Nudges in Exercise Commitment Contracts: A Randomized Trial

32 Pages Posted: 27 Jul 2015

See all articles by Jay Bhattacharya

Jay Bhattacharya

Stanford University - Center for Primary Care and Outcomes Research; National Bureau of Economic Research (NBER)

Alan M. Garber

Stanford University - Center for Primary Care and Outcomes Research; Government of the United States of America - Palo Alto Veterans Affairs Medical Center; National Bureau of Economic Research (NBER)

Jeremy Goldhaber-Fiebert

Stanford University

Multiple version iconThere are 2 versions of this paper

Date Written: July 2015

Abstract

We consider the welfare consequences of nudges and other behavioral economic devices to encourage exercise habit formation. We analyze a randomized trial of nudged exercise commitment contracts in the context of a time-inconsistent intertemporal utility maximization model of the demand for exercise. The trial follows more than 4,000 people seeking to make exercise commitments. Each person was randomly nudged towards making longer (20 weeks) or shorter (8 weeks) exercise commitment contracts. Our empirical analysis shows that people who are interested in exercise commitment contracts choose longer contracts when nudged to do so, and are then more likely to meet their pre-stated exercise goals. People are also more likely to enroll in a subsequent commitment contract after the original expires if they receive a nudge for a longer duration initial contract. Our theoretical analysis of the welfare implications of these effects shows conditions under which nudges can reduce utility even when they succeed in the goal of promoting habitual exercise.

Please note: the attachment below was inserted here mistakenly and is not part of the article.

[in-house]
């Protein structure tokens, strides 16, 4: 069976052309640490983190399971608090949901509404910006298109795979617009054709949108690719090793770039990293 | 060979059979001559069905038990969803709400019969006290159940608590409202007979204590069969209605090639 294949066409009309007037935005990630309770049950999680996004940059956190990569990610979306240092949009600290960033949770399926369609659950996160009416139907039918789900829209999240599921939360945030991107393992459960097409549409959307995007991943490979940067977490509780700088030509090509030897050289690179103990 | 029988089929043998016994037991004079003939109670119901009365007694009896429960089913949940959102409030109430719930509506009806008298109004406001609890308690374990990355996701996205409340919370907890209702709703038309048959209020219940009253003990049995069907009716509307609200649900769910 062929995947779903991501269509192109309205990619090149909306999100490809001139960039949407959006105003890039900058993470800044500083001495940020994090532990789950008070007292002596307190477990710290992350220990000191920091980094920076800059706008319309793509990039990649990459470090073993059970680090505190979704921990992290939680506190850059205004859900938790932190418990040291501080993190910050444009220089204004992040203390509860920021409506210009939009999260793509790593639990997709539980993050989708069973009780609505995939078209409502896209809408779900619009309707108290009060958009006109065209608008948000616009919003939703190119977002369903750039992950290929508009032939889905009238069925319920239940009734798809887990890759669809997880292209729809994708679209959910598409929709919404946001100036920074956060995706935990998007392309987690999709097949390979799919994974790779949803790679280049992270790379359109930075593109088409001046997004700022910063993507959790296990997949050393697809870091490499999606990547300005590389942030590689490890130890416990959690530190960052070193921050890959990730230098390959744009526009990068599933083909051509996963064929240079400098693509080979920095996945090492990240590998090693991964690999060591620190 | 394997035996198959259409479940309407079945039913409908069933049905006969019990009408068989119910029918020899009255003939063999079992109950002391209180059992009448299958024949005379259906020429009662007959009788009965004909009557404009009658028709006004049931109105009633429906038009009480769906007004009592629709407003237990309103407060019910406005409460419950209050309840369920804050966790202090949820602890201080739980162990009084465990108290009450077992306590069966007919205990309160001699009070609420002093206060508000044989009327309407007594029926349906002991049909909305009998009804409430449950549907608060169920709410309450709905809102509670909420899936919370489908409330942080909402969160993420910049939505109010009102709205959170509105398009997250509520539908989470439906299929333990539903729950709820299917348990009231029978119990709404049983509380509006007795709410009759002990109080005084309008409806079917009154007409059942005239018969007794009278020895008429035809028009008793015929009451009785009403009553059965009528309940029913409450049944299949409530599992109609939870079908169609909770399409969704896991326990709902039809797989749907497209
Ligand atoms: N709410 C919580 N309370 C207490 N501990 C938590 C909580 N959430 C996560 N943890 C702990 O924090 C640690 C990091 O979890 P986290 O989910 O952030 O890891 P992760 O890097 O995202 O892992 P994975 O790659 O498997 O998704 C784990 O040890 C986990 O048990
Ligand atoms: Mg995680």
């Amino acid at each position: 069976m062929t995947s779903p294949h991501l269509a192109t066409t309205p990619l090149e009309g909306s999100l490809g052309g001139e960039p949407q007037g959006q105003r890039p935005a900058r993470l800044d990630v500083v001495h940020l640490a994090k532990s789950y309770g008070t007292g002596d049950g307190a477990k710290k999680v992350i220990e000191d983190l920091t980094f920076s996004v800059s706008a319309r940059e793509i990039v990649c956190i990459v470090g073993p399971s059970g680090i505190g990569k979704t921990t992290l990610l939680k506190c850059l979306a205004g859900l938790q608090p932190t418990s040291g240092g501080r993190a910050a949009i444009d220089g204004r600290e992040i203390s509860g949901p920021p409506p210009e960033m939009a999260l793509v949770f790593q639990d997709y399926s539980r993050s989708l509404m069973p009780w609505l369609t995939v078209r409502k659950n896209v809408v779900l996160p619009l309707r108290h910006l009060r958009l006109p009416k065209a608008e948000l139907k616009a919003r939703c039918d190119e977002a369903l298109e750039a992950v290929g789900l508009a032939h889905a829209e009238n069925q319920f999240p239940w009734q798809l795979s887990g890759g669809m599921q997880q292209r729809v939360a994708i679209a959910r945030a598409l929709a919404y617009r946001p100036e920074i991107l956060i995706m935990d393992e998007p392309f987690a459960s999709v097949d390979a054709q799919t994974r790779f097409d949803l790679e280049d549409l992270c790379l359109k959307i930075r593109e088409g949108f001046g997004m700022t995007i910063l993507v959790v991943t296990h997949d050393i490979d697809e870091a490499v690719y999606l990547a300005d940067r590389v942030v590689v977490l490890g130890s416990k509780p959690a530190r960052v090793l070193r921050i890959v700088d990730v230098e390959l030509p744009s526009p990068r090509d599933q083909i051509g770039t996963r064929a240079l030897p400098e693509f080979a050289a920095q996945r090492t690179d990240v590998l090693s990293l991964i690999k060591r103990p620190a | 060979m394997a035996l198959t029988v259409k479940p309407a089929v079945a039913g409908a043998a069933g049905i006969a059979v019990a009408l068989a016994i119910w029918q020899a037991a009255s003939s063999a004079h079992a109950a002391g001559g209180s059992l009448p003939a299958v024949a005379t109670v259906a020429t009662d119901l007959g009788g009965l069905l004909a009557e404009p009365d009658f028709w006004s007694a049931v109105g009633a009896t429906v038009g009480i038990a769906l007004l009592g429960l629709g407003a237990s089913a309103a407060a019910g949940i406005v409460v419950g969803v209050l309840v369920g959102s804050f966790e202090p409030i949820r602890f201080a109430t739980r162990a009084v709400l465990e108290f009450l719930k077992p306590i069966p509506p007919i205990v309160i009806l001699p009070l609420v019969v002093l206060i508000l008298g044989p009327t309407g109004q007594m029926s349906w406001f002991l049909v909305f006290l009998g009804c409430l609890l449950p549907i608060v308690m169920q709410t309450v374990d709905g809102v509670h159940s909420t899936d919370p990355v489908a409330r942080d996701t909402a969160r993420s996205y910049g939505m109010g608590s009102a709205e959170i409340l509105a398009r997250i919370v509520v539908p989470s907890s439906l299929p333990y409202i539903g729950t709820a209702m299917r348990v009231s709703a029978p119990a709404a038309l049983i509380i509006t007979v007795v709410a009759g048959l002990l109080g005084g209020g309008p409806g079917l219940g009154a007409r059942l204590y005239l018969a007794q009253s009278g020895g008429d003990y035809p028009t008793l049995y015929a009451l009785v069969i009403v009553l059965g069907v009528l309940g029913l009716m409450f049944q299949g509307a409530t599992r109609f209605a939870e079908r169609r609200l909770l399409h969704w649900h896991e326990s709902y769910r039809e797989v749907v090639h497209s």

Suggested Citation

Bhattacharya, Jayanta and Garber, Alan M. and Goldhaber-Fiebert, Jeremy D., Nudges in Exercise Commitment Contracts: A Randomized Trial (July 2015). NBER Working Paper No. w21406. Available at SSRN: https://ssrn.com/abstract=2636165

Jayanta Bhattacharya (Contact Author)

Stanford University - Center for Primary Care and Outcomes Research ( email )

Center for Health Policy
179 Encina Commons
Stanford, CA 94305-6019
United States
650-736-0404 (Phone)
650-723-1919 (Fax)

National Bureau of Economic Research (NBER)

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Cambridge, MA 02138
United States

Alan M. Garber

Stanford University - Center for Primary Care and Outcomes Research ( email )

179 Encina Commons
Stanford, CA 94305-6019
United States
650-723-0920 (Phone)
650-724-5182 (Fax)

Government of the United States of America - Palo Alto Veterans Affairs Medical Center

Palo Alto, CA 94304
United States

National Bureau of Economic Research (NBER)

1050 Massachusetts Avenue
Cambridge, MA 02138
United States

Jeremy D. Goldhaber-Fiebert

Stanford University ( email )

Stanford, CA 94305
United States

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